FEATURED POST

Why Texas’ ‘death penalty capital of the world’ stopped executing people

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Since the Supreme Court legalized capital punishment in 1976, Harris County, Texas, has executed 126 people. That's more executions than every individual state in the union, barring Texas itself.
Harris County's executions account for 23 percent of the 545 people Texas has executed. On the national level, the state alone is responsible for more than a third of the 1,465 people put to death in the United States since 1976.
In 2017, however, the county known as the "death penalty capital of the world" and the "buckle of the American death belt" executed and sentenced to death a remarkable number of people: zero.
This is the first time since 1985 that Harris County did not execute any of its death row inmates, and the third year in a row it did not sentence anyone to capital punishment either.
The remarkable statistic reflects a shift the nation is seeing as a whole.
“The practices that the Harris County District Attorney’s Office is following are also signifi…

Legislators attempt to repeal death penalty in South Dakota

Custer State Park, South Dakota
Custer State Park, South Dakota
2 dozen state legislators have sponsored a bill to repeal South Dakota's death penalty.

Sen. Arthur Rusch, R-Vermillion, a retired circuit court judge, and Rep. Timothy Johns, R-Lead, serve as the prime sponsors on Senate Bill 94 to strike the death penalty from state law. 

The bipartisan bill is sponsored by a total of 15 Democrats and 9 Republicans.

A Class A felony is currently the only capital offense in South Dakota and 18 people have been executed since South Dakota became a state in 1877, according to the state Department of Corrections.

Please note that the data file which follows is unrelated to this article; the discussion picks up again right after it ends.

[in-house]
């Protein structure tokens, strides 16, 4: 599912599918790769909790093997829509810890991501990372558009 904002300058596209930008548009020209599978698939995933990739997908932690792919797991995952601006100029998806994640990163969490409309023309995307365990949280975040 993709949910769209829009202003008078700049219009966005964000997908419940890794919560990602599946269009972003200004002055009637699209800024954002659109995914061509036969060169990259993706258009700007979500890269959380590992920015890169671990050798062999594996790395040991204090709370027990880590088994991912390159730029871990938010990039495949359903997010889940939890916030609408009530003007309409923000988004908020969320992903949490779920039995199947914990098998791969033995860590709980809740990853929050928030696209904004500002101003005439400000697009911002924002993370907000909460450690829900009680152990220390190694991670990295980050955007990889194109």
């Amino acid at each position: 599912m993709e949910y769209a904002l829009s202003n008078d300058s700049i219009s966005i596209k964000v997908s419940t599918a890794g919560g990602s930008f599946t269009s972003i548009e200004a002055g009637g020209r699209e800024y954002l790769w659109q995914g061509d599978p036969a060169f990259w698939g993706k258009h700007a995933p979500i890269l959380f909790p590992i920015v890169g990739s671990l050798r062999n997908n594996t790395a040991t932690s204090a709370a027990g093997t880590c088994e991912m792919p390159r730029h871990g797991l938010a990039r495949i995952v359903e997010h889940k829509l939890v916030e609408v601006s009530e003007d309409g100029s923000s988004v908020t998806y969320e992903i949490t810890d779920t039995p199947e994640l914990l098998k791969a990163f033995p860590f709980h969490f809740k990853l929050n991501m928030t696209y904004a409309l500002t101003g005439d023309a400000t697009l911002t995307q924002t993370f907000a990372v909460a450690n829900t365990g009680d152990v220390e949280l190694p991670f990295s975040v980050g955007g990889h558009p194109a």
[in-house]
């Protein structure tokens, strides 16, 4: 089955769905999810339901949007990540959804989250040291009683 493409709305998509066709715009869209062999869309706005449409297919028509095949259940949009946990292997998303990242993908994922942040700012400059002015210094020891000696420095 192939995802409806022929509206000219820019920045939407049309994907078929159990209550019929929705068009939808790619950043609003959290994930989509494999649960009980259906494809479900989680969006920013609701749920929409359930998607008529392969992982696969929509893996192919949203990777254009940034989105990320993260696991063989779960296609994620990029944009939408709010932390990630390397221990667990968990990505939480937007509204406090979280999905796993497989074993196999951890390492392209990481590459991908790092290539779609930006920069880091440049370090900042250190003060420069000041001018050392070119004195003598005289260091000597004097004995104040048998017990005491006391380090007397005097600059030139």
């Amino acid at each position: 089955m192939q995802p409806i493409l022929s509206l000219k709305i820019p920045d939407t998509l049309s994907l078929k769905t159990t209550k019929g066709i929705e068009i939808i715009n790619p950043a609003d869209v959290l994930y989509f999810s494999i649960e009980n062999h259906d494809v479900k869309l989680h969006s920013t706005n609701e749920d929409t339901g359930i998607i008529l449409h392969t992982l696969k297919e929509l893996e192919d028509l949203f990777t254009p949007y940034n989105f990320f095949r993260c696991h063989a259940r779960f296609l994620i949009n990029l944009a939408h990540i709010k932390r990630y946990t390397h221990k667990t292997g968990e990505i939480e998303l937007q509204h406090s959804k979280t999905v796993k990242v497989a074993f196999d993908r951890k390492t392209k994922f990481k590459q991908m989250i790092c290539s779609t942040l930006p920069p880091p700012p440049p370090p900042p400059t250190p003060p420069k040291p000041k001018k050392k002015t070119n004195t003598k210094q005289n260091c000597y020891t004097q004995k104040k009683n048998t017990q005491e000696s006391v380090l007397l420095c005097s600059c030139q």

The most recent executions in the state occurred in Oct. 2012, when Eric Robert and Donald Moeller were executed in Sioux Falls by lethal injection. 

Robert was executed for the homicide of Senior Correctional Officer Ron Johnson while Moeller received a lethal injection for the rape and murder of a 9-year-old girl in 1990. 

There are currently 3 South Dakota inmates who have been sentenced to death.

If approved, the bill would eliminate capital punishment for the law, but Class A felons would no longer be eligible for parole. 

The bill would also strike sections 3 and 4 of the law, which offer instructions to jurors in cases where the death penalty may be authorized.

The bill, which was introduced Tuesday, was referred to the Senate State Affairs Committee, and if approved, South Dakota would become the 20th state to abolish the death penalty.

A similar bill, 2015's Senate Bill 121, was deferred by the Senate State Affairs Committee in a 7-2 vote.

Source: Grand Forks Herald, Januarty 29, 2016

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